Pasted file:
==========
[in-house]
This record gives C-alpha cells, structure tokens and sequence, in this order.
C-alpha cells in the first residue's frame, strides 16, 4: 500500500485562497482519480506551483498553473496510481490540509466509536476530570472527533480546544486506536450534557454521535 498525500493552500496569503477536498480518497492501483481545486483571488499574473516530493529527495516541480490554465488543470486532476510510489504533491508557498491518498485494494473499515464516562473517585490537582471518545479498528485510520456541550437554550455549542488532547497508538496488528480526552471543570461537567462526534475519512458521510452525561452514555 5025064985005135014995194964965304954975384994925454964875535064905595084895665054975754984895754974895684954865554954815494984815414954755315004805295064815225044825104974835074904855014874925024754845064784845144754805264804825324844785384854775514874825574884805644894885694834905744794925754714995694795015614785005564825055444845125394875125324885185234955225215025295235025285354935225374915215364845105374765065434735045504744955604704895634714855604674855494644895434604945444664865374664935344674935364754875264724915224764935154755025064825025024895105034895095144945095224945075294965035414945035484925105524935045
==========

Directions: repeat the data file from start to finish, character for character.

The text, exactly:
[in-house]
This record gives C-alpha cells, structure tokens and sequence, in this order.
C-alpha cells in the first residue's frame, strides 16, 4: 500500500485562497482519480506551483498553473496510481490540509466509536476530570472527533480546544486506536450534557454521535 498525500493552500496569503477536498480518497492501483481545486483571488499574473516530493529527495516541480490554465488543470486532476510510489504533491508557498491518498485494494473499515464516562473517585490537582471518545479498528485510520456541550437554550455549542488532547497508538496488528480526552471543570461537567462526534475519512458521510452525561452514555 5025064985005135014995194964965304954975384994925454964875535064905595084895665054975754984895754974895684954865554954815494984815414954755315004805295064815225044825104974835074904855014874925024754845064784845144754805264804825324844785384854775514874825574884805644894885694834905744794925754714995694795015614785005564825055444845125394875125324885185234955225215025295235025285354935225374915215364845105374765065434735045504744955604704895634714855604674855494644895434604945444664865374664935344674935364754875264724915224764935154755025064825025024895105034895095144945095224945075294965035414945035484925105524935045